During the stage replacement project, the existing hickory support beams will be strengthened with concrete at their bases and the joists will be reinforced with steel brackets. Additionally, new cross-beams will be put in place to further enhance the structural integrity of the stage. The current oak plank stage will be replaced with Brazilian teak certified by the Forest Stewardship Council, the same type of wood used to replace the Grand Ole Opry House stage after the 2010 flood. Currently, the Ryman’s oak stage can bear 40,000 pounds of weight. By using teak products, one of the hardest woods available in the world, the new stage will be able to support up to 120,000 pounds. The size of the stage will remain unchanged at 60.5’ by 36.5’.
To honor its role in an unparalleled history of classic performances, an eighteen inch strip of the oak planks from the current stage will run along the front of the new stage. By combining the lighter oak of the past with the deeper colored teak of the future, performers will still have the opportunity to touch the stage where so many of their heroes once stood.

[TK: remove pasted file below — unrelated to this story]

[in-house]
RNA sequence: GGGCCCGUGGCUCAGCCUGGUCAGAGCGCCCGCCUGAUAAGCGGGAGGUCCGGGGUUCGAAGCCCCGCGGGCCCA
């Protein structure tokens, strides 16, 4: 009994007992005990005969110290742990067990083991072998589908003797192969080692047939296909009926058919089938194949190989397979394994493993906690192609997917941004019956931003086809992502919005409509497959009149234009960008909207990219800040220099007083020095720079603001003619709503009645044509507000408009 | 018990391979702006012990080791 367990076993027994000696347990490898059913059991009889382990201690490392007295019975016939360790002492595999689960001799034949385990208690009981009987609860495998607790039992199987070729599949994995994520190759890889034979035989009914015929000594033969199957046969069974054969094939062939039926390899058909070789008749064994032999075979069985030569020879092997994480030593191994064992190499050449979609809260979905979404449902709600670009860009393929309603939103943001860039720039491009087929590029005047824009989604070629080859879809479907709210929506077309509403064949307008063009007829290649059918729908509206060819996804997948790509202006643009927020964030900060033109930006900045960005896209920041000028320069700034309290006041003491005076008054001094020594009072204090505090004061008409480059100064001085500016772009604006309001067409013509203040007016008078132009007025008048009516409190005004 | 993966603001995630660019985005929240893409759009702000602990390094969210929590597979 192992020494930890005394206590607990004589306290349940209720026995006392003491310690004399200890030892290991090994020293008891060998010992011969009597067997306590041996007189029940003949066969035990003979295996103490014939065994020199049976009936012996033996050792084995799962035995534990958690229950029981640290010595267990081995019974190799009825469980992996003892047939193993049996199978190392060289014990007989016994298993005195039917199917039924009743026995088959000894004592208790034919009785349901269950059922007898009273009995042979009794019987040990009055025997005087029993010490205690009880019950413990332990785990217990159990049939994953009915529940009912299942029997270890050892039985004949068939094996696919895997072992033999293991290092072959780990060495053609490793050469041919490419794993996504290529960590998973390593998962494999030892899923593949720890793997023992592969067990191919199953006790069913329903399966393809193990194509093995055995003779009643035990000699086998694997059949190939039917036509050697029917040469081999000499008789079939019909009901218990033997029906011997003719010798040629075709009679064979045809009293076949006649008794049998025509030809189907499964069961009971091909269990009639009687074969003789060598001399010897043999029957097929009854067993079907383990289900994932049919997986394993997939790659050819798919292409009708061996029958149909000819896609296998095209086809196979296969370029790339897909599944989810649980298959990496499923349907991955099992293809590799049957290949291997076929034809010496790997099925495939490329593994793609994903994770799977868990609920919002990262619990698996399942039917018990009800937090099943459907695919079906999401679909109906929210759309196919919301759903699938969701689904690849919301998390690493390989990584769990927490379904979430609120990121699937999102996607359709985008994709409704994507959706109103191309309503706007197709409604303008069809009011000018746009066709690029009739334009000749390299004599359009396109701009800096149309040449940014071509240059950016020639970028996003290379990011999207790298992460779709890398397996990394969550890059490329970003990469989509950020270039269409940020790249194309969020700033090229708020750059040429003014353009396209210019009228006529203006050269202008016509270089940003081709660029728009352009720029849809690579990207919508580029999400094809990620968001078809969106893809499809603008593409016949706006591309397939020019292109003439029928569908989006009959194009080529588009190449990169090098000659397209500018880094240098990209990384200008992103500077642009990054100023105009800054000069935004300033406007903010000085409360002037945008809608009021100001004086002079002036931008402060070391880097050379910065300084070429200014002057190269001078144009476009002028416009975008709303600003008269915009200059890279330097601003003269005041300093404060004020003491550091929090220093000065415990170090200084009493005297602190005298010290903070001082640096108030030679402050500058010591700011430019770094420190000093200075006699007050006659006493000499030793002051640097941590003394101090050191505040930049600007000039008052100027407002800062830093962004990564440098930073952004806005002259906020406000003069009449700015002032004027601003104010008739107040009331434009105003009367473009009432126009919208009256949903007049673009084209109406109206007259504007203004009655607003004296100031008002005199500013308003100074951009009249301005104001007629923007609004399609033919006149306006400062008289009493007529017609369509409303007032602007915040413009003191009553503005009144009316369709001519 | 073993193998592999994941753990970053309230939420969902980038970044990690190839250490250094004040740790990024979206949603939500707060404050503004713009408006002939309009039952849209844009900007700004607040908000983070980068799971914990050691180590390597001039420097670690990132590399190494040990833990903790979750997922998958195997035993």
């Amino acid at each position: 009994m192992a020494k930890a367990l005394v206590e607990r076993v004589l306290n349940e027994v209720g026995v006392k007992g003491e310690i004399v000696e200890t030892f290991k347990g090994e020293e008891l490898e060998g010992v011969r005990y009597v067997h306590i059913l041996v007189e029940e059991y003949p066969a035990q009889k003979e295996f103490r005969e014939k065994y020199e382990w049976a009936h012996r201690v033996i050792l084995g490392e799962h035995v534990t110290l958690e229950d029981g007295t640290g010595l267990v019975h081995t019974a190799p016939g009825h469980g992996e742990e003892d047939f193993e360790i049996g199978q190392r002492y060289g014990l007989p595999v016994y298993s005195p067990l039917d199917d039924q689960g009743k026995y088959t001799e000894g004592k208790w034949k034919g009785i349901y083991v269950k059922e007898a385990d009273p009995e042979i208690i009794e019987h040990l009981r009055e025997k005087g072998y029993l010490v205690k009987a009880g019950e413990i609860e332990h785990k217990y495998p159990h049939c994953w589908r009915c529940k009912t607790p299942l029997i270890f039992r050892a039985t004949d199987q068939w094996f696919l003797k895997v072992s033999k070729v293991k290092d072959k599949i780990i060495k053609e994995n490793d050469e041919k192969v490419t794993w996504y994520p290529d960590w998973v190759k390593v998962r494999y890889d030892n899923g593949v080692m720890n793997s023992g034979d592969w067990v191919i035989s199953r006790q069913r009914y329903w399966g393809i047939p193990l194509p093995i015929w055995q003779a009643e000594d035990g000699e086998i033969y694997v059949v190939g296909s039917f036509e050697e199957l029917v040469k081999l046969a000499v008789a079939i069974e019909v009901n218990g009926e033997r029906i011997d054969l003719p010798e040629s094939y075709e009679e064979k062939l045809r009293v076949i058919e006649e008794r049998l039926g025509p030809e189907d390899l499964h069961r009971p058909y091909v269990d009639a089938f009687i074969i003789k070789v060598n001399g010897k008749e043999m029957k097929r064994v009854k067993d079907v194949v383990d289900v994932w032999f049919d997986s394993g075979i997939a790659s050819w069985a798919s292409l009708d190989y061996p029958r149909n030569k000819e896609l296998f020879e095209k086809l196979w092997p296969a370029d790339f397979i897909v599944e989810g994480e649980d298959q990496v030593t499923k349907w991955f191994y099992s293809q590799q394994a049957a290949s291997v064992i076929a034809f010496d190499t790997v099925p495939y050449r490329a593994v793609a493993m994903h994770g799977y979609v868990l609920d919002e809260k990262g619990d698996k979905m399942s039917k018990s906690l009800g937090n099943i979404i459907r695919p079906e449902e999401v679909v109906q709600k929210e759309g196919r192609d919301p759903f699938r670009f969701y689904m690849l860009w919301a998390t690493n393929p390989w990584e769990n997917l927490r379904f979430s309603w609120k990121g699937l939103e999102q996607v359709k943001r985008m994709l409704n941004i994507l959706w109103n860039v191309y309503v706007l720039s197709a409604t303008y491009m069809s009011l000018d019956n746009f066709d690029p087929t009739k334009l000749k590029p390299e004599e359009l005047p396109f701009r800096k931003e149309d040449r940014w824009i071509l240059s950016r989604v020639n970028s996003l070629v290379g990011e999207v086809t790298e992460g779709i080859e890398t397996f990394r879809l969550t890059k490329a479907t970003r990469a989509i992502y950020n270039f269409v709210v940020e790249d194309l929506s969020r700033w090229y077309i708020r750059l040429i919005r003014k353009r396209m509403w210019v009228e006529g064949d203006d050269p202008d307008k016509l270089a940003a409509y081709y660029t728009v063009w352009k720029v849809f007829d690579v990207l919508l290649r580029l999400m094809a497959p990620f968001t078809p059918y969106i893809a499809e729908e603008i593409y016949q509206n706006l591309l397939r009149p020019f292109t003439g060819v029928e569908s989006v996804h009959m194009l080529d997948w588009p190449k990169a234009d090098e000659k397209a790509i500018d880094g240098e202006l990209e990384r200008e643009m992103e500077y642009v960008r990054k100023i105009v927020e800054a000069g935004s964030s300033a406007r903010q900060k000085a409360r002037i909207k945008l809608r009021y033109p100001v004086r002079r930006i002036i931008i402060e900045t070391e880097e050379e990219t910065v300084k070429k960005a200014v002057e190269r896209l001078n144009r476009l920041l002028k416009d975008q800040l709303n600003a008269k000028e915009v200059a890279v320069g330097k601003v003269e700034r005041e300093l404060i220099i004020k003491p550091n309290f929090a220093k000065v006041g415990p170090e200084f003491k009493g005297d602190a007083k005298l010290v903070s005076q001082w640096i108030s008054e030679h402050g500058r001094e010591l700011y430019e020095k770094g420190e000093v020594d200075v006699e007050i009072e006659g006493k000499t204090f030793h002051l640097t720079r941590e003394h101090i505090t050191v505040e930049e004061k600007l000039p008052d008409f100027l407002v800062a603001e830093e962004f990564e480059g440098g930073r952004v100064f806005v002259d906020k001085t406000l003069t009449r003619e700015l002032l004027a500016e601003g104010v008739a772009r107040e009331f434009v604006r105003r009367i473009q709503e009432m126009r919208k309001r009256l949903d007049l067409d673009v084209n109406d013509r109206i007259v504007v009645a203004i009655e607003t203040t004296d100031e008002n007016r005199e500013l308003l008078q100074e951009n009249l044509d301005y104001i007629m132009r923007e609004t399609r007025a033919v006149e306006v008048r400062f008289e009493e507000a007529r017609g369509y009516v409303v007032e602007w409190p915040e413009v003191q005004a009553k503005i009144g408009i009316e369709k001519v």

The construction will commence on Feb. 4, and will be completed "within two weeks" — that means it will all take place in the gap between the Feb. 2 Dierks Bentley show and The Band Perry's sold-out Feb. 20 show.
Oh, and while we're on the topic of The Ryman, Canadian chanteuse Leslie "Feist" Feist will play there May 1. Last we saw Feist, she was playing a pretty solid last-minute show at Third Man. Tickets for her Ryman appearance go on sale Feb. 3 at 10 a.m. via this link.